From the white sands beach, looking across the tranquil lagoon, there are infinite shades of azure. With a moored catamaran in the foreground, gently rocked by waves that are barely ripples, this is beauty beyond brochures.
With 172 comfortably furnished rooms – discretely decorated in tropical style – the Sensimar is an optimum size for an all-inclusive Hotel. Not too large that it becomes impersonal but able to support three restaurants.
On my package, I had one a la carte meal per week at the waiter-service elegant Culinarium Restaurant. The airy design of tall beams and palm-thatched roofs is what Robinson Crusoe would have aspired to if blessed with more labour, a larger budget and more architectural experience on his CV.
There was a hushed reverence as our Turban Fish in a Crustacean Sauce and Chicken Stuffed with mushrooms were served: save for the incessant popping of champagne corks. Mauritius is a honeymoon, second honeymoon, anniversary and big birthday destination. From the number of “baby bumps” a last exotic holiday before parenthood’s shackles too.
By the beach, Kot Nou Restaurant offers sand-between-your-toes casual dining in the shade of a Banyan tree approaching its 100th birthday.
Mauritian cuisine is a gentle take, lightly spiced, on the cuisine of the Chinese and Indian immigrants who arrived in the 19th century as Indentured Labour for the sugar cane plantations. With just over half of the population Hindu and abstaining from beef – it is inevitable that fish, chicken, shellfish and lamb dominate menus. No surprise then that KFCs outnumber Macdonalds on the island.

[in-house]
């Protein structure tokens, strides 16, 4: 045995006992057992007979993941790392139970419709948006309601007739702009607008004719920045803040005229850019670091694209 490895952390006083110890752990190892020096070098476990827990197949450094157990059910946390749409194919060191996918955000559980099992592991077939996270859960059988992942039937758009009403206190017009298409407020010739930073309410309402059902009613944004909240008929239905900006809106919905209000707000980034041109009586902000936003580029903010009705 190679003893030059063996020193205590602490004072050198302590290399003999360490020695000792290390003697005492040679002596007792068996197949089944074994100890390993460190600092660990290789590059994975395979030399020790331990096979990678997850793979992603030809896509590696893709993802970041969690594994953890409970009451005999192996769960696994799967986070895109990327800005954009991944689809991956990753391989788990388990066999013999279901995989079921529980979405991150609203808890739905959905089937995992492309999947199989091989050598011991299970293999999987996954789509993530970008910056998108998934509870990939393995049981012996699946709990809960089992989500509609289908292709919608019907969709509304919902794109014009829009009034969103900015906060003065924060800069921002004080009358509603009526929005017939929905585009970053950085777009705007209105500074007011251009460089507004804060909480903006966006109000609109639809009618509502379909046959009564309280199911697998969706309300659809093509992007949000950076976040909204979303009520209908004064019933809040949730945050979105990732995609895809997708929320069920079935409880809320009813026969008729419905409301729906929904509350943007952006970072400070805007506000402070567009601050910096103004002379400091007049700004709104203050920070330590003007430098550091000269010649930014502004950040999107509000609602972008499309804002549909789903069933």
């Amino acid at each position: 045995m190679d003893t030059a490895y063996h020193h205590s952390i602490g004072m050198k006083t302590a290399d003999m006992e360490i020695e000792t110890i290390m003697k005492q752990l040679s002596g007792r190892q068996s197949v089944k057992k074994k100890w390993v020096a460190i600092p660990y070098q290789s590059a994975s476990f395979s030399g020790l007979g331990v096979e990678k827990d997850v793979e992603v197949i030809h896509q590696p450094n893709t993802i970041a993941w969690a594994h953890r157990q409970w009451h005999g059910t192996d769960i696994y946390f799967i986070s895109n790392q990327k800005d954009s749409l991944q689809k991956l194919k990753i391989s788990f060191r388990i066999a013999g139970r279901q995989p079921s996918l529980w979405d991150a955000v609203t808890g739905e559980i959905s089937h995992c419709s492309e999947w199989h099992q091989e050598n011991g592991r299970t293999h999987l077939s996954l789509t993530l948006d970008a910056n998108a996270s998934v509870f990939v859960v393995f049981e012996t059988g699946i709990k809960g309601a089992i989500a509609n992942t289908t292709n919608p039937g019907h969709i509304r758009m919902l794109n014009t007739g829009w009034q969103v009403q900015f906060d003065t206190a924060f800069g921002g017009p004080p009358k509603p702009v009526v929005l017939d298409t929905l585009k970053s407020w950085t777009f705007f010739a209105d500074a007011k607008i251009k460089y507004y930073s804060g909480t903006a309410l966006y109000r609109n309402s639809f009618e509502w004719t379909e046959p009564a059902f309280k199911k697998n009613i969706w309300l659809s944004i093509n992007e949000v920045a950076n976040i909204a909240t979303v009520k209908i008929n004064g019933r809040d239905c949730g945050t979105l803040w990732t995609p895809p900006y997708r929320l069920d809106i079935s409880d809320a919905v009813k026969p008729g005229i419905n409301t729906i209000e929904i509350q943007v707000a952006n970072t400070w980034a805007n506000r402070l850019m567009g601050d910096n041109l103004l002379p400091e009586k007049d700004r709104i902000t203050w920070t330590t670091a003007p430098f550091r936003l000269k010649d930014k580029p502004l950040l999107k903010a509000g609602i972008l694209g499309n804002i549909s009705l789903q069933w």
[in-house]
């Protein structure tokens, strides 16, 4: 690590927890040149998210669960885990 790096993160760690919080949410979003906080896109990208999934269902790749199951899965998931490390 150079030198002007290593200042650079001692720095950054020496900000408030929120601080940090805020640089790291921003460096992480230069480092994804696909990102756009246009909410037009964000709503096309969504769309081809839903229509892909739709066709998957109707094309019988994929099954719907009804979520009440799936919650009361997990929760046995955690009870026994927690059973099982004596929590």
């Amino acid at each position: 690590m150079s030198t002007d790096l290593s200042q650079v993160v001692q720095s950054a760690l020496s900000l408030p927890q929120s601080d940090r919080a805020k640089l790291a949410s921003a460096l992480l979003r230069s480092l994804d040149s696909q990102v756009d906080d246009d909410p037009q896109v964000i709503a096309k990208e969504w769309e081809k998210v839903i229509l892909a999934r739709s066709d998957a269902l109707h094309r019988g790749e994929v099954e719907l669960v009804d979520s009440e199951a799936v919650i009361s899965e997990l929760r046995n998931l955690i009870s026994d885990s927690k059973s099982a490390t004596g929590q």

Guests take most of their meals in the spacious Benitier buffet restaurant. Cleverly theme nights break the potential monotony of a buffet. Asian Night featured top-notch sushi, Gala Night served-up giant prawns and crab. Just one of the many treats on Seafood Night was swordfish skewers.
“I’m just having a light starter and then feasting on deserts,” said one newly arrived guest wide-eyed at the selection of deserts, tropical fruit and ice-cream.
Rubens Maureenmootoo, the charming Manager, is rightly proud of the Sensimar’s Mauritian authenticity. There’s a Sega session by the pool, the dance that evolved from the slaves brought to the island by the French in the 18th Century. Drums were improvised from cut-down hollow palm trees. Visitors can also opt, at a supplement, to dine with a local Mauritian family. A cookery course at the Kot Nou Restaurant and Rum Tasting in the Lounge Bar bring Mauritius to guests.
Every day the Sensimar’s glass bottom boat sets sail for the reef. That’s included in your passage along with kayaking, pedal boats and sailboats. A day on the Sensimar Catamaran with free-flowing drinks, snorkelling and a BBQ lunch on isolated Bernache Island is extra – but it is an experience you’ll never forget. There’s a PADI dive-Centre too.
It is an hour and forty-minute transfer to the Sensimar from the airport on the South-east coast but many visitors opt for the warmth of the north-coast in winter and the breezes in summer.
“Safe journey home,” said our cleaner. Then knowingly, “Safe journey back to Mauritius next time.”
Tell me more about Tui Sensimar Lagoon
Tui Sensimar Lagoon,
Anse La Raie,
Riviere du Rampart,
Tel: +230 204 8800